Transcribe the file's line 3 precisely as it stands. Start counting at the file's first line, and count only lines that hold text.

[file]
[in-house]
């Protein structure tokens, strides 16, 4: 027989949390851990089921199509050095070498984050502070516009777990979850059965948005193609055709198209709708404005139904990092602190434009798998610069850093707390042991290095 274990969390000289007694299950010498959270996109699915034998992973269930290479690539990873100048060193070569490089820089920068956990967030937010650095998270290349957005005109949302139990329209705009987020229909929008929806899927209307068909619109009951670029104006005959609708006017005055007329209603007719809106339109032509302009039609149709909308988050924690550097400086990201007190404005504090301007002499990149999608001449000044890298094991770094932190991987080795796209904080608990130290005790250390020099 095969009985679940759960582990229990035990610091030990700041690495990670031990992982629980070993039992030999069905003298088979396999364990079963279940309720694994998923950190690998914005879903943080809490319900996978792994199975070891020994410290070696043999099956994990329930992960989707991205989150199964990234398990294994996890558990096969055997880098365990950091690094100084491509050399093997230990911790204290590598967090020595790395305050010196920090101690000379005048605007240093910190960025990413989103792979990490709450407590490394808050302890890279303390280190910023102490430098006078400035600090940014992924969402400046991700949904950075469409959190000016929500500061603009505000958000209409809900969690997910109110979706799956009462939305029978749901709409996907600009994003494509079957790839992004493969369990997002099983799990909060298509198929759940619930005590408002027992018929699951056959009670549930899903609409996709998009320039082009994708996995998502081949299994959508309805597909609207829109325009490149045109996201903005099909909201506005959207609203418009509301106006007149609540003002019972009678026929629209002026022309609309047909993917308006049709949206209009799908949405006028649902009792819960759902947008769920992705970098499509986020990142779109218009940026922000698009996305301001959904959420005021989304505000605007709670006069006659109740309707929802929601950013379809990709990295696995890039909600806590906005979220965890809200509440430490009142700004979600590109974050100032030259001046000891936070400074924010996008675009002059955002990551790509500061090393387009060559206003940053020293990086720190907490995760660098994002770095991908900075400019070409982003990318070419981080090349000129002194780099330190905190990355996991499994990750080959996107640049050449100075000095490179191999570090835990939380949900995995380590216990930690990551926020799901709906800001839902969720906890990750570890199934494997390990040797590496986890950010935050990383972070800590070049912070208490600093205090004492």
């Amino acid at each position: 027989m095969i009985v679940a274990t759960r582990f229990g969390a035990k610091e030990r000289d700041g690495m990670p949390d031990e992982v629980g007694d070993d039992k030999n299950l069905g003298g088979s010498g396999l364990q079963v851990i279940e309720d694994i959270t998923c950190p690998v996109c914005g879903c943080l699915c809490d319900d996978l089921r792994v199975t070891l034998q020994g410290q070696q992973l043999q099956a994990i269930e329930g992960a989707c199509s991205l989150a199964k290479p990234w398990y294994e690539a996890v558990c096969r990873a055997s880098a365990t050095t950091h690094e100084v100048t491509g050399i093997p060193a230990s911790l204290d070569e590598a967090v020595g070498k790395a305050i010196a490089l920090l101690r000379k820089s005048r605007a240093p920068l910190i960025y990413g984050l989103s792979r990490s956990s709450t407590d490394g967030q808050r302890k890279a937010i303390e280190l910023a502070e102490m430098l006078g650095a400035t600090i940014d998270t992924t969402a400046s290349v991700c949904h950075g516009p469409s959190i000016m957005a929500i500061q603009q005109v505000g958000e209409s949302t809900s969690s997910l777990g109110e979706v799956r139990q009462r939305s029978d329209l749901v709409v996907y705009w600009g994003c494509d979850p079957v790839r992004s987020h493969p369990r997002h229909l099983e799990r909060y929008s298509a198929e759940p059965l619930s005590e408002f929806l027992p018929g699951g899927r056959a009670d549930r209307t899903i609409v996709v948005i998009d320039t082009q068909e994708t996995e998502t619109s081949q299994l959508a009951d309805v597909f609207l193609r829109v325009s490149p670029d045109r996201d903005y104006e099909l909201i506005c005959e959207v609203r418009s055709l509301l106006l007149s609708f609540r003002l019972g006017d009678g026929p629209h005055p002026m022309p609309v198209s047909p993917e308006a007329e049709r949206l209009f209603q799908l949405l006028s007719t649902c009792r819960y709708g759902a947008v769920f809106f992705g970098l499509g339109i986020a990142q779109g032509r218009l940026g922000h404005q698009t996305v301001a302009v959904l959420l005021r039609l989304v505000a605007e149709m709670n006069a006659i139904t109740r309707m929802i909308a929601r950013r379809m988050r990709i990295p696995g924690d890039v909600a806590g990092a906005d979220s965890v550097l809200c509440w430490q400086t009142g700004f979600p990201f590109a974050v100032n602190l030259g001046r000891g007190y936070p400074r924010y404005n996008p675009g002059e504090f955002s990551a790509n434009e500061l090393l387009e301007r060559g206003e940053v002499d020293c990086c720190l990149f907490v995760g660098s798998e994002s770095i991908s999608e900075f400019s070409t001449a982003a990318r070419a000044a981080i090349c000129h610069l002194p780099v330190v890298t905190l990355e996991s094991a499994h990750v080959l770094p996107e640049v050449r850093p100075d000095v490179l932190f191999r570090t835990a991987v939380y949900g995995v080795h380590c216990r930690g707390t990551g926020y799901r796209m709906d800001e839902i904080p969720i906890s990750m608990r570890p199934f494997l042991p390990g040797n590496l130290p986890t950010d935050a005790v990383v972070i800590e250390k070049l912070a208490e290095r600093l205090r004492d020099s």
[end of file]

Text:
């Amino acid at each position: 027989m095969i009985v679940a274990t759960r582990f229990g969390a035990k610091e030990r000289d700041g690495m990670p949390d031990e992982v629980g007694d070993d039992k030999n299950l069905g003298g088979s010498g396999l364990q079963v851990i279940e309720d694994i959270t998923c950190p690998v996109c914005g879903c943080l699915c809490d319900d996978l089921r792994v199975t070891l034998q020994g410290q070696q992973l043999q099956a994990i269930e329930g992960a989707c199509s991205l989150a199964k290479p990234w398990y294994e690539a996890v558990c096969r990873a055997s880098a365990t050095t950091h690094e100084v100048t491509g050399i093997p060193a230990s911790l204290d070569e590598a967090v020595g070498k790395a305050i010196a490089l920090l101690r000379k820089s005048r605007a240093p920068l910190i960025y990413g984050l989103s792979r990490s956990s709450t407590d490394g967030q808050r302890k890279a937010i303390e280190l910023a502070e102490m430098l006078g650095a400035t600090i940014d998270t992924t969402a400046s290349v991700c949904h950075g516009p469409s959190i000016m957005a929500i500061q603009q005109v505000g958000e209409s949302t809900s969690s997910l777990g109110e979706v799956r139990q009462r939305s029978d329209l749901v709409v996907y705009w600009g994003c494509d979850p079957v790839r992004s987020h493969p369990r997002h229909l099983e799990r909060y929008s298509a198929e759940p059965l619930s005590e408002f929806l027992p018929g699951g899927r056959a009670d549930r209307t899903i609409v996709v948005i998009d320039t082009q068909e994708t996995e998502t619109s081949q299994l959508a009951d309805v597909f609207l193609r829109v325009s490149p670029d045109r996201d903005y104006e099909l909201i506005c005959e959207v609203r418009s055709l509301l106006l007149s609708f609540r003002l019972g006017d009678g026929p629209h005055p002026m022309p609309v198209s047909p993917e308006a007329e049709r949206l209009f209603q799908l949405l006028s007719t649902c009792r819960y709708g759902a947008v769920f809106f992705g970098l499509g339109i986020a990142q779109g032509r218009l940026g922000h404005q698009t996305v301001a302009v959904l959420l005021r039609l989304v505000a605007e149709m709670n006069a006659i139904t109740r309707m929802i909308a929601r950013r379809m988050r990709i990295p696995g924690d890039v909600a806590g990092a906005d979220s965890v550097l809200c509440w430490q400086t009142g700004f979600p990201f590109a974050v100032n602190l030259g001046r000891g007190y936070p400074r924010y404005n996008p675009g002059e504090f955002s990551a790509n434009e500061l090393l387009e301007r060559g206003e940053v002499d020293c990086c720190l990149f907490v995760g660098s798998e994002s770095i991908s999608e900075f400019s070409t001449a982003a990318r070419a000044a981080i090349c000129h610069l002194p780099v330190v890298t905190l990355e996991s094991a499994h990750v080959l770094p996107e640049v050449r850093p100075d000095v490179l932190f191999r570090t835990a991987v939380y949900g995995v080795h380590c216990r930690g707390t990551g926020y799901r796209m709906d800001e839902i904080p969720i906890s990750m608990r570890p199934f494997l042991p390990g040797n590496l130290p986890t950010d935050a005790v990383v972070i800590e250390k070049l912070a208490e290095r600093l205090r004492d020099s």